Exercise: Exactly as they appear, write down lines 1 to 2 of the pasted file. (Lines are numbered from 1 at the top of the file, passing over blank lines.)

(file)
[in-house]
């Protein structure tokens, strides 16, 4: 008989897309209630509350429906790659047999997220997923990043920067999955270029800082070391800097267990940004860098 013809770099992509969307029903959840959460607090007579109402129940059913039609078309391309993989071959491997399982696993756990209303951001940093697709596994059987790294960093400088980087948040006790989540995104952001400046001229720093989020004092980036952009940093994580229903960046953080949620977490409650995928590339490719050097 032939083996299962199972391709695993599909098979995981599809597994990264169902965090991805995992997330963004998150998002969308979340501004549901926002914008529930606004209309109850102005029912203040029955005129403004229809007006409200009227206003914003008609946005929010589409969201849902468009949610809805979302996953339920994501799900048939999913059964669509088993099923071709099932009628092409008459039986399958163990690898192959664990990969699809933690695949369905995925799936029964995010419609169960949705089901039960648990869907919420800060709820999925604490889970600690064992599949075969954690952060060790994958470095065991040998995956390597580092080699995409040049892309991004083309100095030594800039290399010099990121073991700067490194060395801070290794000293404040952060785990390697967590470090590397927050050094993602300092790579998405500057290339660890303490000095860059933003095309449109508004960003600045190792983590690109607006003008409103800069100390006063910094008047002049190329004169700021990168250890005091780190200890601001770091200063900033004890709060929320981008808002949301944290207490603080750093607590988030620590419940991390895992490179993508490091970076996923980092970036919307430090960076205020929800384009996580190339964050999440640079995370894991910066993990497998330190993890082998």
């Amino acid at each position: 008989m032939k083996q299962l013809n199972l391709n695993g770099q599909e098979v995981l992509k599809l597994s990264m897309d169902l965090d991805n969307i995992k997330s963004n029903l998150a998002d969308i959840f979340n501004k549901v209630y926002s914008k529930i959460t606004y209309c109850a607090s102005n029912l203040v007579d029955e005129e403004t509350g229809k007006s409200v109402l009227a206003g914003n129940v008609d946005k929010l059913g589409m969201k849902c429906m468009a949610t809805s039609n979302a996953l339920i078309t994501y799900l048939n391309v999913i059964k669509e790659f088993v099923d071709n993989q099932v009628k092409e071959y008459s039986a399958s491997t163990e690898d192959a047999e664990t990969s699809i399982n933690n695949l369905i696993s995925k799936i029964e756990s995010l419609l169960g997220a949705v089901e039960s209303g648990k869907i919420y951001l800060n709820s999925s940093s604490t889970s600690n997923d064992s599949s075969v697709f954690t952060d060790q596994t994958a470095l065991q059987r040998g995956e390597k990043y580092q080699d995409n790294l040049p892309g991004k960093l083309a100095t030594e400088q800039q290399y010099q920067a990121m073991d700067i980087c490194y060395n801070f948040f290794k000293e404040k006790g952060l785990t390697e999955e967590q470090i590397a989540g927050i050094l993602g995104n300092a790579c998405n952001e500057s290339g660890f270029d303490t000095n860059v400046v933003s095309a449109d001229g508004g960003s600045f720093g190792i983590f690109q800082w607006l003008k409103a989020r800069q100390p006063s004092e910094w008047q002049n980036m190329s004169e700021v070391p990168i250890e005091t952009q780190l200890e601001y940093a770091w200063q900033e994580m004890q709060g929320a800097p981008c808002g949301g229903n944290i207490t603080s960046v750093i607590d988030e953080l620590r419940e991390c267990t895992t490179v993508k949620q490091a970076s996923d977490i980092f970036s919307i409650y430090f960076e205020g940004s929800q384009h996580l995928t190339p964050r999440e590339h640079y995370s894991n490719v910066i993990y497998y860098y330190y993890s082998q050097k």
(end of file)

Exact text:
[in-house]
């Protein structure tokens, strides 16, 4: 008989897309209630509350429906790659047999997220997923990043920067999955270029800082070391800097267990940004860098 013809770099992509969307029903959840959460607090007579109402129940059913039609078309391309993989071959491997399982696993756990209303951001940093697709596994059987790294960093400088980087948040006790989540995104952001400046001229720093989020004092980036952009940093994580229903960046953080949620977490409650995928590339490719050097 032939083996299962199972391709695993599909098979995981599809597994990264169902965090991805995992997330963004998150998002969308979340501004549901926002914008529930606004209309109850102005029912203040029955005129403004229809007006409200009227206003914003008609946005929010589409969201849902468009949610809805979302996953339920994501799900048939999913059964669509088993099923071709099932009628092409008459039986399958163990690898192959664990990969699809933690695949369905995925799936029964995010419609169960949705089901039960648990869907919420800060709820999925604490889970600690064992599949075969954690952060060790994958470095065991040998995956390597580092080699995409040049892309991004083309100095030594800039290399010099990121073991700067490194060395801070290794000293404040952060785990390697967590470090590397927050050094993602300092790579998405500057290339660890303490000095860059933003095309449109508004960003600045190792983590690109607006003008409103800069100390006063910094008047002049190329004169700021990168250890005091780190200890601001770091200063900033004890709060929320981008808002949301944290207490603080750093607590988030620590419940991390895992490179993508490091970076996923980092970036919307430090960076205020929800384009996580190339964050999440640079995370894991910066993990497998330190993890082998």